People with Alzheimer's disease develop defects in cognitive functions like memory as well as problems with noncognitive functions that can lead to anxiety and depression. In a paper published April 6 in the journal Cell Stem Cell, investigators used mice to study a process through which new neurons are generated in adulthood, called adult hippocampus neurogenesis (AHN). The research showed that deep brain stimulation of new neurons helped restore both cognitive and noncognitive functions in mouse models of Alzheimer's disease.
"We were surprised to find that activating only a small population of adult-born new neurons was enough to make a significant contribution to these brain functions," says senior author Juan Song, an associate professor at the University of North Carolina at Chapel Hill. The neurons were modified by deep brain stimulation of the suprammamillary nucleus (SuM), which is located in the hypothalamus. "We are eager to find out the mechanisms that underlie these beneficial effects," Song says.
This research used two distinct mouse models of Alzheimer's. The investigators used optogenetics to stimulate the SuM and enhance AHN in Alzheimer's mice. Their earlier research had shown that stimulation of the SuM could increase the production of new neurons and improve their qualities in normal adult mice. In the new study, the investigators showed that this strategy was also effective in the Alzheimer's mice, leading to the generation of new neurons that made better connections with other parts of the brain.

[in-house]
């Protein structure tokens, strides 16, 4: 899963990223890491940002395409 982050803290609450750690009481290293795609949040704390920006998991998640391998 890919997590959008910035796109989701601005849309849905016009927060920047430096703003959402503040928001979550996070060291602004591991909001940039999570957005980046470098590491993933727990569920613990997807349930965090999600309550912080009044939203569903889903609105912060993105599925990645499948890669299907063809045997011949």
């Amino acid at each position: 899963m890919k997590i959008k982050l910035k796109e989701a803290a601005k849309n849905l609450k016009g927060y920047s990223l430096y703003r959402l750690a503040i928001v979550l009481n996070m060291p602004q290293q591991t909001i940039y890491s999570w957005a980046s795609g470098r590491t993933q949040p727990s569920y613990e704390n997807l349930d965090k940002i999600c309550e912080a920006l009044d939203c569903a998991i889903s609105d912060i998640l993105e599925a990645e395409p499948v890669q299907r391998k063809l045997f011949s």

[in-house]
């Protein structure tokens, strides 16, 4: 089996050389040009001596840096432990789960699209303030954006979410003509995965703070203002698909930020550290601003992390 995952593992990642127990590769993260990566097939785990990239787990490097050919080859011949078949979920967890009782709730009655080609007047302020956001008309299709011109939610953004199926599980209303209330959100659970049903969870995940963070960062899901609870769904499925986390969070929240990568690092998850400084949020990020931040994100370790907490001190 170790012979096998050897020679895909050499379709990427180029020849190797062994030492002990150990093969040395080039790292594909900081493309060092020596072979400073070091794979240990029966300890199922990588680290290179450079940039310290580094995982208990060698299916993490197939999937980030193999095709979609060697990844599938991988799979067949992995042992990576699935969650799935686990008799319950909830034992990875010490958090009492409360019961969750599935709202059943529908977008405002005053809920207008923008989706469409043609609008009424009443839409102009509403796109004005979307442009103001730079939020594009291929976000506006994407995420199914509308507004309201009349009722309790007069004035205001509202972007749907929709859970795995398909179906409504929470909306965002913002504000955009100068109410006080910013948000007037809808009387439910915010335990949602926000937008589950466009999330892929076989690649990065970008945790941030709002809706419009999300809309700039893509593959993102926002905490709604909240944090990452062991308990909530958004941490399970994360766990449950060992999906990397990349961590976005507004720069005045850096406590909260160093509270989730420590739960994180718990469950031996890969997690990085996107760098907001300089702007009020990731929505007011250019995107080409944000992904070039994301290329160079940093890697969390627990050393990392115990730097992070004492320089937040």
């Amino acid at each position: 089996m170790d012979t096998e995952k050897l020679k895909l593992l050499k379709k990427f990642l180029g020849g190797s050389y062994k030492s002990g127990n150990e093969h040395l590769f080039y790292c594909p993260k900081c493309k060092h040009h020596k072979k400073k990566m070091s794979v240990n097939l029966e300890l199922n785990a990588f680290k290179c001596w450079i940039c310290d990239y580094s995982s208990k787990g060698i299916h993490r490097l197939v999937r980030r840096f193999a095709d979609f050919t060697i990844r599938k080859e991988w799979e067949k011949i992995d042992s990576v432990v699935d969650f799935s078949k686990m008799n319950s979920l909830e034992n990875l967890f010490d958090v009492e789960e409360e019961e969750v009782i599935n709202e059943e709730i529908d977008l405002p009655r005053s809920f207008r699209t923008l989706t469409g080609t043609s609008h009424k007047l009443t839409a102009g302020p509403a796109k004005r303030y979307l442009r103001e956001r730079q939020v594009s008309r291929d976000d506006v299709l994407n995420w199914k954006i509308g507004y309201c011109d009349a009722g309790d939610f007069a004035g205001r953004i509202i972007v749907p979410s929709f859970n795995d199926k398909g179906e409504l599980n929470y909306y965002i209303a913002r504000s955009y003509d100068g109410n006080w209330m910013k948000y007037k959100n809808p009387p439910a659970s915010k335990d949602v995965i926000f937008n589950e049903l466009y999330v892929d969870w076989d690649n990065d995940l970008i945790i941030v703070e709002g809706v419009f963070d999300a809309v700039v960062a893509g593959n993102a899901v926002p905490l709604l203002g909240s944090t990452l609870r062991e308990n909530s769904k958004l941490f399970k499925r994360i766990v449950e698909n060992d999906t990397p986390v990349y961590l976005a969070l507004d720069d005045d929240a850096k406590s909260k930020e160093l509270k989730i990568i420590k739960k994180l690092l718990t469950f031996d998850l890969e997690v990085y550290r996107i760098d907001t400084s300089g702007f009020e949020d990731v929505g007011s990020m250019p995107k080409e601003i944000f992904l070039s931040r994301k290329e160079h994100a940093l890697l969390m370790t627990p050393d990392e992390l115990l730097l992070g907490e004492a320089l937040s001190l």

However, having more improved new neurons is not enough to improve memory and mood. Behavioral improvement in Alzheimer's mice were seen only when these improved new neurons were activated by chemogenetics. The researchers used memory tests as well as established assessments to look for anxiety-like and depression-like behavior to confirm these improvements. The results suggested that multi-level enhancement of new neurons -- enhancement in number, properties, and activity -- is required for behavioral restoration in Alzheimer's brains.
To further understand the mechanism, they also analyzed the protein changes in the hippocampus of Alzheimer's mice in response to activation of SuM-modified adult-born new neurons. They found several well-known protein pathways activated inside cells, including those known to be important for improved memory performance, as well as those that allow clearance of the plaques related to Alzheimer's.
"It was striking that multilevel enhancement of such a small number of adult-born new neurons made such a profound functional contribution to the animals' diseased brains," Song says. "We were also surprised to find that activation of SuM-enhanced neurons promoted the process that can potentially remove plaques."
Future efforts of the team will focus on developing potential therapeutics that mimic the beneficial effects mediated by activation of SuM-modified new neurons. "We are hoping these drugs could exert therapeutic effects in patients with low or no hippocampal neurogenesis," Song says. "Ultimately, the hope is to develop first-in-class, highly targeted therapies to treat Alzheimer's and related dementia."
Materials provided by Cell Press. Note: Content may be edited for style and length.
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